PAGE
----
This exam with require both a written test of your knowledge and a presentation of your skills. The written portion will be based on the basic fundamentals of dental care and sanitation issues. The presentation will require you to show a state examiner your ability to properly cleanse and sanitize all instruments. You will likely be asked to perform several tasks for the state examiner to observe. This is done to verify your ability to perform what you learned in the classroom setting.

Dental Assistant training is time well invested in your future, with a wonderful career in the dental field with numerous job opportunities. It is important to choose your training program wisely as you want to be a valued asset when you start trying to secure employment. Dental assistants are very valuable to the dental office and to patients. They are often the person patients come into contact with before and after their procedures. Dental Assistants can help patients who are afraid or nervous prior to a procedure taking place.

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Dental Assistant Relationships With Other Staff

(category: Dental-Assistant, Word count: 681)
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Having a career as a dental assistant is a great opportunity to work with others in the dental profession. The most common staff you will work with in a dental facility are Dentists, Dental Hygienists, and the Receptionist. It is very important that you forge quality relationships with the other staff you work with. The smaller the dental facility, the more important it is as everyone will have to work well together to allow the facility to function properly.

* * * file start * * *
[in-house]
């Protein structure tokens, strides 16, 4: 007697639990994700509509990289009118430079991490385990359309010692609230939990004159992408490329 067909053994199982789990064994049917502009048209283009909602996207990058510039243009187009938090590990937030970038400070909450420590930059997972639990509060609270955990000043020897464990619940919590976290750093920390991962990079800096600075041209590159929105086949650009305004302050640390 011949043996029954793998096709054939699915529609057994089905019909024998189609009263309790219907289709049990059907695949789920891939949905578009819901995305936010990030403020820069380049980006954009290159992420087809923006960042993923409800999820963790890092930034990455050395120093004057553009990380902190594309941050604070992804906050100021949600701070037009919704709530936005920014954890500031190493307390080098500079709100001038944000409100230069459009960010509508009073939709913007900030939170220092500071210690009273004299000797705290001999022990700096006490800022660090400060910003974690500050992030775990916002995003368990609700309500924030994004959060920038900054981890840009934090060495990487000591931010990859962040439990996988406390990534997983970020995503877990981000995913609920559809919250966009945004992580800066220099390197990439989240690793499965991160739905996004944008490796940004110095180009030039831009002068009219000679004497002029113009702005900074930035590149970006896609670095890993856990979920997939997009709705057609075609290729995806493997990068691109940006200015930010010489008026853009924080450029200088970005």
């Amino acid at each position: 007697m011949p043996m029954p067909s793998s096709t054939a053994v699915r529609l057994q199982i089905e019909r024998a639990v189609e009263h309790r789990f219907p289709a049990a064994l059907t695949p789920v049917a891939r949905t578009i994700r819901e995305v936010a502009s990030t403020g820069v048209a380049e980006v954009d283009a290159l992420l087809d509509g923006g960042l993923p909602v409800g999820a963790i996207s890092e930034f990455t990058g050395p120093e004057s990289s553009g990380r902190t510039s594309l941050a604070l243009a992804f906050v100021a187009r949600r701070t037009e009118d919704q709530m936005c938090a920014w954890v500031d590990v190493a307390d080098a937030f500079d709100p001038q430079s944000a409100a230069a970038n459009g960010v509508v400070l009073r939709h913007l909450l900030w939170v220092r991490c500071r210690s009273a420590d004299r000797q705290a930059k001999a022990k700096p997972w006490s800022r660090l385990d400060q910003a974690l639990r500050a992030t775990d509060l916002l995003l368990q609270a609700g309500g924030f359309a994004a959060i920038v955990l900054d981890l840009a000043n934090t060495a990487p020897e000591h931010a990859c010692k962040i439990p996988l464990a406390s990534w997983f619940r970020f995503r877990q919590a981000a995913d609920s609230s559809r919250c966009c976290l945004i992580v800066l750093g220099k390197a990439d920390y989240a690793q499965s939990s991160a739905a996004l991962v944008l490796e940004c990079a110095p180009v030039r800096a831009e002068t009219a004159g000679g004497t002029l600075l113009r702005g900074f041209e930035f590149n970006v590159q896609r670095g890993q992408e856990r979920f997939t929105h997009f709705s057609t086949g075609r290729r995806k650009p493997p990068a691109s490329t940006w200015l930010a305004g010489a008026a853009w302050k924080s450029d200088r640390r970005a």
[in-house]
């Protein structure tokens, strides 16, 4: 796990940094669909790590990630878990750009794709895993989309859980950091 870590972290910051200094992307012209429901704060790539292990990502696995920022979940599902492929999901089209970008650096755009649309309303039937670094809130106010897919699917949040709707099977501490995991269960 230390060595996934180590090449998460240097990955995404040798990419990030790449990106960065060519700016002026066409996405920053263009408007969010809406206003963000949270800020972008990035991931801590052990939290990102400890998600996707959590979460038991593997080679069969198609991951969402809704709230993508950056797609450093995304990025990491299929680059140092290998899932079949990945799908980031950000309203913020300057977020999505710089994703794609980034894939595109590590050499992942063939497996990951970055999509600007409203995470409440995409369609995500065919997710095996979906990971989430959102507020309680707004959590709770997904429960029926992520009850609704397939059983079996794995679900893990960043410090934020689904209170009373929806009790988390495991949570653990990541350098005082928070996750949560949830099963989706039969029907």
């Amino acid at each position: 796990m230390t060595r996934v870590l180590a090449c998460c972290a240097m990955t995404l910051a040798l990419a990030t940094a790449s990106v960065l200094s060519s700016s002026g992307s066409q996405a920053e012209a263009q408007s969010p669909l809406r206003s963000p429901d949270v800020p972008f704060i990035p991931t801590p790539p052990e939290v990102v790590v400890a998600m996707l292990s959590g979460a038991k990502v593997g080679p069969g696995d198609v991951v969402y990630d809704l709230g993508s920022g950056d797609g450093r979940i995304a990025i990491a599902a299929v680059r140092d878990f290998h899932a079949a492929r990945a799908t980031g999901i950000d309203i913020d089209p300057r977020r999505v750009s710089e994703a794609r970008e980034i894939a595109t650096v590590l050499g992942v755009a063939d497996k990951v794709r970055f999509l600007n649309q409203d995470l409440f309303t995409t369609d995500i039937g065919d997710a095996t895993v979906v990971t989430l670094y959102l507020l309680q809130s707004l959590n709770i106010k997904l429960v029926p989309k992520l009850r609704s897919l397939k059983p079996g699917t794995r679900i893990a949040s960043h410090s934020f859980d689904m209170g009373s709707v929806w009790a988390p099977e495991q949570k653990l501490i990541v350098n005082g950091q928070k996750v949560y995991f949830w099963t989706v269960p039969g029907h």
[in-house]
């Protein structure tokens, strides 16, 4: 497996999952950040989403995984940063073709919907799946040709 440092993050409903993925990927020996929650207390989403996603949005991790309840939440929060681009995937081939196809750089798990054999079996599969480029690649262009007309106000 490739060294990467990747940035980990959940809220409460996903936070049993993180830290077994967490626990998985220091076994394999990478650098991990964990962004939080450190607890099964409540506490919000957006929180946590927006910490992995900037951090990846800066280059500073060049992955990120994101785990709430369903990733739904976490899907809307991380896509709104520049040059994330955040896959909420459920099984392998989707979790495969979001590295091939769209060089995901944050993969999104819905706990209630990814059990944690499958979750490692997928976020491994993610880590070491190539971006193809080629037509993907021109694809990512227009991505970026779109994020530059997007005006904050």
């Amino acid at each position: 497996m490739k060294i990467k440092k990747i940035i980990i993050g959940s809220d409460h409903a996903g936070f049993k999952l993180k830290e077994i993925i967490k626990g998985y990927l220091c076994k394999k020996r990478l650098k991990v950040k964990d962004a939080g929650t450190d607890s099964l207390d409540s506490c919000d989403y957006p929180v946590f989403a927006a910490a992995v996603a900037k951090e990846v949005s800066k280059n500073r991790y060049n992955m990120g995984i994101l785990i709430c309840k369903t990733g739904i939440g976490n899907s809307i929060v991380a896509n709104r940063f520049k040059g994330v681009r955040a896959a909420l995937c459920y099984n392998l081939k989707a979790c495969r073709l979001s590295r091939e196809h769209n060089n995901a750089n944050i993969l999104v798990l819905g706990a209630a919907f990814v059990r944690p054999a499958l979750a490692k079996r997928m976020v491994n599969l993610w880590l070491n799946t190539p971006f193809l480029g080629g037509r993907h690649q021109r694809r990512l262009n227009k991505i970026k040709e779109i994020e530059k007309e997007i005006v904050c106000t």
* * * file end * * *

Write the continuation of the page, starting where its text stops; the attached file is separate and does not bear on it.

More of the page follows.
Since you will be present for the procedures conducted by Dentists and Hygienists, patients will quickly pick up on any staffing issues. I went to a dentist for years. He was great to me and my children. However, he continually was impatient with his staff, especially the Dental Assistants. We went for cleanings every six months. We loved the Dental Hygienist. However, she was often in tears over is behaviors. We also noticed that the Dental Assistant staff changed almost every time we came in. It didn't take too many years before he went out of business because patients were tired of seeing the behaviors and he couldn't find help that would work for him.